• Enter your email address to follow this blog and receive notifications of new posts by email.

  • March garden tips & tasks

    If your fescue lawn looks a little skimpy, overseed early this month. Fescue grows best when the weather is still cool.

    Clip dead stems from perennial herbs – thyme, sage, lavender, rosemary. Pruning encourages vigorous new growth.

    Prune nandinas, flowering quince and other airy shrubs by reaching in and removing about a third of the branches at ground level.

    Remove mulch or leaves that may be covering perennials in garden beds.

    Prepare a new garden bed: Have the soil tested (check with your county’s Extension service). Remove grass and dig or till soil 8 to 10 inches deep and mix with soil amendments and organic matter to improve drainage.

    Add fertilizer lightly to perennials as soon as you see new growth. Too much fertilizer may result in lanky growth.

    Herb transplants that don’t mind cool weather -- parsley, cilantro, sage, oregano – can go in the ground now.

    When you cut daffodils to bring inside, cut the stems at an angle and place them in water right away. Change the water in the vase daily to keep them fresh longer.

    Save the date - Middle Tennessee garden events

    The Perennial Plant Society's annual Plant Sale will be April 8, opening at 9 a.m. at The Fairgrounds Nashville. The sale offers newly released and hard-to-find perennials from top local nurseries -- more than 450 varieties of perennials, vines, grasses, shrubs and annuals. The event supports local scholarships for Tennessee horticulture students and monthly gardening programs, open to the public, at Cheekwood Botanical Gardens. For information visit www.ppsmtn.org.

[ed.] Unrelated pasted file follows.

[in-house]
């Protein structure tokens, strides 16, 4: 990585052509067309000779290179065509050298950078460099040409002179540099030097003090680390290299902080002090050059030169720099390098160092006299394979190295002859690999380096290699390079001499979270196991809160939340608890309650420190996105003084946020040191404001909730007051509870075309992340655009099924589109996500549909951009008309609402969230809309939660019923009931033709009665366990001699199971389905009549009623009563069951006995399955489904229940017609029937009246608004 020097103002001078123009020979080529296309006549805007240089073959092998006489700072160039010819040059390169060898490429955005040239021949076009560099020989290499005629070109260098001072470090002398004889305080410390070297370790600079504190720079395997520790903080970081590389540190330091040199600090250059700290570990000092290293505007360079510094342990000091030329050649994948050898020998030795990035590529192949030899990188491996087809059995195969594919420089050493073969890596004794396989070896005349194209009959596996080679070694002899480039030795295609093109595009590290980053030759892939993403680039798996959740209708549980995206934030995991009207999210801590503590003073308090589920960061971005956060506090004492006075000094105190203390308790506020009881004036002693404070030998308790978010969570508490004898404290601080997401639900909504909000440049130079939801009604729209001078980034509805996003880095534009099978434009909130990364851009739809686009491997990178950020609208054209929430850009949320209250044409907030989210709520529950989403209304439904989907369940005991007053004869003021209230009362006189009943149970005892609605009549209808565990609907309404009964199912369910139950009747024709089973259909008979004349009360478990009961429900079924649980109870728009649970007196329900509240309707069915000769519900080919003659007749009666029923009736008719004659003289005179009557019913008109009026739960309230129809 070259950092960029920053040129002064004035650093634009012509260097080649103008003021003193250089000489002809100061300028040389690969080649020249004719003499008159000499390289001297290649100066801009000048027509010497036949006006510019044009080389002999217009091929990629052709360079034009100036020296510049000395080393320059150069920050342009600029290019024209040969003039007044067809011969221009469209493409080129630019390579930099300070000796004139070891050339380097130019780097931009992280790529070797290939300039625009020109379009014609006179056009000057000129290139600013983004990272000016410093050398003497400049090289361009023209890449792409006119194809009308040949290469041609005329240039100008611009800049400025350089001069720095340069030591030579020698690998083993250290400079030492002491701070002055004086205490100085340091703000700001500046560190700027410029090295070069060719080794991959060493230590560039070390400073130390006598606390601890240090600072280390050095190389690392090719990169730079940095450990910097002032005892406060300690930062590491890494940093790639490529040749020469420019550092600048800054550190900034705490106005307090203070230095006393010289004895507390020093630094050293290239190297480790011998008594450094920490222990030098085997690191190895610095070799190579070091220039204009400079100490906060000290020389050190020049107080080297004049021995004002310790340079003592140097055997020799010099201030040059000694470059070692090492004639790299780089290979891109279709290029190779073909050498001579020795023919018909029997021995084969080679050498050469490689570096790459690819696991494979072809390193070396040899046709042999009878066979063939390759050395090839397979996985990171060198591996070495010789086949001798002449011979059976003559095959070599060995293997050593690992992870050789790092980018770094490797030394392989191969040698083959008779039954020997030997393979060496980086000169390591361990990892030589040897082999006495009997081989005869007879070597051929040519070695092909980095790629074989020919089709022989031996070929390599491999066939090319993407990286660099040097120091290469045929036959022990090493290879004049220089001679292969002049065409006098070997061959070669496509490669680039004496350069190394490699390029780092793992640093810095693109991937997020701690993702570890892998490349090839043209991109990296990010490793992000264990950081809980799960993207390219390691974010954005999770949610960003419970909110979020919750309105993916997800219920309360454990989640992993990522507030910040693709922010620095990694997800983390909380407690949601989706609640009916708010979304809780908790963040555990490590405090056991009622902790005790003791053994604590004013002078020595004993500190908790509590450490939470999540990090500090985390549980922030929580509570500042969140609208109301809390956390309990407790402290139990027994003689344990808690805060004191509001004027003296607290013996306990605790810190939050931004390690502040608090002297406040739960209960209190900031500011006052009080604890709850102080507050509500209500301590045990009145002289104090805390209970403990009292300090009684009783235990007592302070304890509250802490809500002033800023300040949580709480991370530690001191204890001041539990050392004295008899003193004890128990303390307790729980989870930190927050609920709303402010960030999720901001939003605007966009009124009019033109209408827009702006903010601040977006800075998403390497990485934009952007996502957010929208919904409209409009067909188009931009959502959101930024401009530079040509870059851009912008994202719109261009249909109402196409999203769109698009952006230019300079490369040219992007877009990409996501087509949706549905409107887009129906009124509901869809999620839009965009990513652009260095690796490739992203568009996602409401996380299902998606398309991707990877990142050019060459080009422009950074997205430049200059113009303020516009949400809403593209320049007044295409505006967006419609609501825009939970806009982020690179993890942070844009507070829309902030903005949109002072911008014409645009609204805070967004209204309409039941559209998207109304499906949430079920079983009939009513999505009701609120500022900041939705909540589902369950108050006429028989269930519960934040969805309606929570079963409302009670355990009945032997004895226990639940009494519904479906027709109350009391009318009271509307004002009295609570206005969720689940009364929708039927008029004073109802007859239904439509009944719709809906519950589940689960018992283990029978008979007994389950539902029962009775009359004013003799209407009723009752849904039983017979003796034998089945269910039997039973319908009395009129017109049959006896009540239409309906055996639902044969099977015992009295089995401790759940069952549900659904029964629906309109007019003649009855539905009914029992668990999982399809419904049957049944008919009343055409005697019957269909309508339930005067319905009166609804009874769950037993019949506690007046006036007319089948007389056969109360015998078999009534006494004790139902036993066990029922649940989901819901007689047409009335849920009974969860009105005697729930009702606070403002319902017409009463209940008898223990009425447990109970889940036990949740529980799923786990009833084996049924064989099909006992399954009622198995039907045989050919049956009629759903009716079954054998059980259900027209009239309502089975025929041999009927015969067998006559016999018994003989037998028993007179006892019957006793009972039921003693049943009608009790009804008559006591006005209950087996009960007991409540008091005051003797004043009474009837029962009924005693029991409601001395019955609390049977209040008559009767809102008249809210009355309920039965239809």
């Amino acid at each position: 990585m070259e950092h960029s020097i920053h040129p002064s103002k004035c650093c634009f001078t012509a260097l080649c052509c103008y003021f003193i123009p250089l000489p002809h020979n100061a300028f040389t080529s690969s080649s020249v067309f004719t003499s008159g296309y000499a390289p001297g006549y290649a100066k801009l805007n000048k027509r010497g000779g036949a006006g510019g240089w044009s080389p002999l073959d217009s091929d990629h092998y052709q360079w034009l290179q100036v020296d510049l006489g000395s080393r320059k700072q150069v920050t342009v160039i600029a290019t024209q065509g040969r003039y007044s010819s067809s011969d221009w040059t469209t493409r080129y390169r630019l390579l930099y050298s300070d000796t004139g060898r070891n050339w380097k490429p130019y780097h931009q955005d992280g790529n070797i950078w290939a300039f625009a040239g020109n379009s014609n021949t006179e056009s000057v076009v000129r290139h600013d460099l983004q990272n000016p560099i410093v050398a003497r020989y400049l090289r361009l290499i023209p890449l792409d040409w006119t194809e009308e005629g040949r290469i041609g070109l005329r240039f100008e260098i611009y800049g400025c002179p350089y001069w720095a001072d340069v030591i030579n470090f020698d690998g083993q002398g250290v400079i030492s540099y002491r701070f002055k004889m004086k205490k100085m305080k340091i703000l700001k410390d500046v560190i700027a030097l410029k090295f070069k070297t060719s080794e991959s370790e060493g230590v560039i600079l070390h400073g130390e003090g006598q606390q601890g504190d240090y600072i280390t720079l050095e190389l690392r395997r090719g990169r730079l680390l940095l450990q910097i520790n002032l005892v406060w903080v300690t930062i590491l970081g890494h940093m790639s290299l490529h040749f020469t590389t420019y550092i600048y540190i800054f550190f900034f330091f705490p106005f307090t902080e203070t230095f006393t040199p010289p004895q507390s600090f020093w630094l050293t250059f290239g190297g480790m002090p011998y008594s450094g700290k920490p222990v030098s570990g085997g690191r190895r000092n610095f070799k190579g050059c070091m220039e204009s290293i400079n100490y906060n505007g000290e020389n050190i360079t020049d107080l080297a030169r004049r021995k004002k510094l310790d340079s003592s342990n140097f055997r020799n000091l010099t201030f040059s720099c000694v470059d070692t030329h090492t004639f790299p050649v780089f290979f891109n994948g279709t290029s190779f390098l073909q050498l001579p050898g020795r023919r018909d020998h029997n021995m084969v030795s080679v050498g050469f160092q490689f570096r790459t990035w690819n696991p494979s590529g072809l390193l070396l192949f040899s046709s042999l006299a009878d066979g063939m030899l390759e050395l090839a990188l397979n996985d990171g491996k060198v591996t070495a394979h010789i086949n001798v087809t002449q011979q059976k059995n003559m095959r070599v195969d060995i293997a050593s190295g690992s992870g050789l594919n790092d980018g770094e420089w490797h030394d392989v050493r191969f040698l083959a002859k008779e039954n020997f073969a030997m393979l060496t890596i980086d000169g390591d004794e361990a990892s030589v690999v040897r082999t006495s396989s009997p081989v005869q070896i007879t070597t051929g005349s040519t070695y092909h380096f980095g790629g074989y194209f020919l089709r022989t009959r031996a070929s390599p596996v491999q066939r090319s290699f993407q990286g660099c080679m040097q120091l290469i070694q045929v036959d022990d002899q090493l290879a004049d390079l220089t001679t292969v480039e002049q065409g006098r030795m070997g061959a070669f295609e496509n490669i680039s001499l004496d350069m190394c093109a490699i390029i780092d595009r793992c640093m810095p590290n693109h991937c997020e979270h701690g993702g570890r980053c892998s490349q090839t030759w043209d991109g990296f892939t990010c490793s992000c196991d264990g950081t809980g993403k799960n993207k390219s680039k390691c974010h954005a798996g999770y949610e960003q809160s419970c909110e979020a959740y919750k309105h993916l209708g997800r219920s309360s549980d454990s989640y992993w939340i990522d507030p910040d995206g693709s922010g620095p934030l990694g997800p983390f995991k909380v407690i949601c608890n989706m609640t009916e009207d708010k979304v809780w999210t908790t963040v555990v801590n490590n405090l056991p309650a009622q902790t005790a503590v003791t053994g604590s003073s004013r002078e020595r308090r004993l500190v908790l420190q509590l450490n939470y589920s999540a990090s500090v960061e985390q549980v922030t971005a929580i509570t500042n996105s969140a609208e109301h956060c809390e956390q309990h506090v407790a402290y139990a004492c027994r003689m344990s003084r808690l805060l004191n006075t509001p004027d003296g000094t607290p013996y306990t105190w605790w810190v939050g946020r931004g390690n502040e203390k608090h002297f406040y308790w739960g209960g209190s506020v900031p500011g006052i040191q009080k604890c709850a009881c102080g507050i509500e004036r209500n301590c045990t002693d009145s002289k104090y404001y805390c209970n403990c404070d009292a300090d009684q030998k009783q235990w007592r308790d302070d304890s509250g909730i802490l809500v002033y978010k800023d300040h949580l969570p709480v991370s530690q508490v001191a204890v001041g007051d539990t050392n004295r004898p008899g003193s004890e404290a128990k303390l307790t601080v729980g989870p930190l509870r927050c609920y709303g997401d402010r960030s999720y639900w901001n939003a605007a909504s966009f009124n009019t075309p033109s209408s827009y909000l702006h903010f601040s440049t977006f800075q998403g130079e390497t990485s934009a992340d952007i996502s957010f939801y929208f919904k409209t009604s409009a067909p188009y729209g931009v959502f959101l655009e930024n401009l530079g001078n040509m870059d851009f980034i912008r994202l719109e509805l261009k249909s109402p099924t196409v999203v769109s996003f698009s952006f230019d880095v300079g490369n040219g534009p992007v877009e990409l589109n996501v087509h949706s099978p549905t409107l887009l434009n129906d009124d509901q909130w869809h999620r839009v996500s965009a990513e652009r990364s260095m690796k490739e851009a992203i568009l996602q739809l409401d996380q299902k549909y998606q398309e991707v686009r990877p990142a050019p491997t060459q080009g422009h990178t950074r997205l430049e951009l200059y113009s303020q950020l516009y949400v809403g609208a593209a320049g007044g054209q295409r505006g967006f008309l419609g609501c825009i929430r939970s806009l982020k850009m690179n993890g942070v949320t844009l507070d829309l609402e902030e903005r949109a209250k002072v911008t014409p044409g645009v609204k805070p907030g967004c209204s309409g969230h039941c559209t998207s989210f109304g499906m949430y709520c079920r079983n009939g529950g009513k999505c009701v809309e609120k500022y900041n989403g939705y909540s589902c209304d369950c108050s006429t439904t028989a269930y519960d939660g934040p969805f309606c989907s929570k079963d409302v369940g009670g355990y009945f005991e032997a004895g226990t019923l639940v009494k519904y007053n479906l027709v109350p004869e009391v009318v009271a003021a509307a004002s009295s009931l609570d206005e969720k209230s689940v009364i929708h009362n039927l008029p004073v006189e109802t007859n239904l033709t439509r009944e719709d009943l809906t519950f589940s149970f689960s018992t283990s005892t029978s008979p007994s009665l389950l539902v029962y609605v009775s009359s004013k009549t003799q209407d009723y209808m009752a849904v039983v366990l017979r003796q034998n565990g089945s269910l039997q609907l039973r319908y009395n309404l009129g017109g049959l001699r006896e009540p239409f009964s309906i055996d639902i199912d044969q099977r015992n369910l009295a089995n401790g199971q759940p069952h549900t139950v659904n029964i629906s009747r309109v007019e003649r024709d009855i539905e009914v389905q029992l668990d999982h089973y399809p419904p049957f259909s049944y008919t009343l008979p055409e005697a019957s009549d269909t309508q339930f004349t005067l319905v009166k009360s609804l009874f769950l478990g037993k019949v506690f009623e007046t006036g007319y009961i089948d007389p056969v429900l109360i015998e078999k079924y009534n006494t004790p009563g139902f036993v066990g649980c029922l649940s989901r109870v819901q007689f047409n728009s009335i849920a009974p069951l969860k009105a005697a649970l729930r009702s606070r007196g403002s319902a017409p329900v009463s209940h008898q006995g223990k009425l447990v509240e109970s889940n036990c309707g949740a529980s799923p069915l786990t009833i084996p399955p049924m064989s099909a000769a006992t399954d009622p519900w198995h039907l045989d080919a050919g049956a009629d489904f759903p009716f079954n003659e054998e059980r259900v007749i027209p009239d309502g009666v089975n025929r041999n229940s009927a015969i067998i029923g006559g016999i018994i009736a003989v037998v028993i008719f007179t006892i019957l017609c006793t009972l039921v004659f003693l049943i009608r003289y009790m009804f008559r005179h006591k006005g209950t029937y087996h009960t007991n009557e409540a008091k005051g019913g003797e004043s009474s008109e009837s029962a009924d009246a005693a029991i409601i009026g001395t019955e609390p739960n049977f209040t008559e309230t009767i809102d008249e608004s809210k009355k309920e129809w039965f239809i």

The Herb Society of Nashville's annual Herb Sale will be April 29, 9 a.m. - 2 p.m. at The Fairgrounds Nashville. The sale will offer heirloom vegetables, rare varieties of perennial and annual herbs, handmade pottery herb markers and more. To learn more, visit herbsocietynashville.org.

  • Categories

  • Archives

One more way to say ‘early spring’

I bought three primroses in February and they are surviving (which is unusual for me!). When do I plant them? I know they like cool temps, but I don’t want to lose them to our unpredictable weather. I also don’t want to keep them too long inside and lose them that way. Do they like shade? – Patty O.

Primroses in spring. Photo by Marilyn Stretch.

So many types of primroses! There are the hybrid primroses sold in grocery stores in winter as gift plants, and the tough and somewhat weedy evening primrose (Oenothera biennis), which grows in open fields and in the gravel along the side of the road. I assume what you’re asking about is one of the many “garden variety” primroses (Primula, is the scientific name) that can pop up in late winter and early spring.

They all seem to be cool-weather plants, so it’s probably a good time to plant them. The American Primrose Society’s site at www.americanprimrosesociety.org shows several varieties. In general, they prefer to grow in light shade, and some are good for woodland settings. They are perennials that thrive in cool, humid air, so they may do better grown as annuals in Middle Tennesse gardens.

I’ve never grown primroses, so I’d love to hear from readers who have and who would like to share your experience. Success? Failure? Feel free to comment.

And… Transplants, the easy way

An early disaster with starting tomato transplants from seeds has kept me from trying again. But now, there may be an easier way. See Turning Toward the Sun: A Garden Journal.


Leave a Reply

Fill in your details below or click an icon to log in:

WordPress.com Logo

You are commenting using your WordPress.com account. Log Out / Change )

Twitter picture

You are commenting using your Twitter account. Log Out / Change )

Facebook photo

You are commenting using your Facebook account. Log Out / Change )

Google+ photo

You are commenting using your Google+ account. Log Out / Change )

Connecting to %s

%d bloggers like this: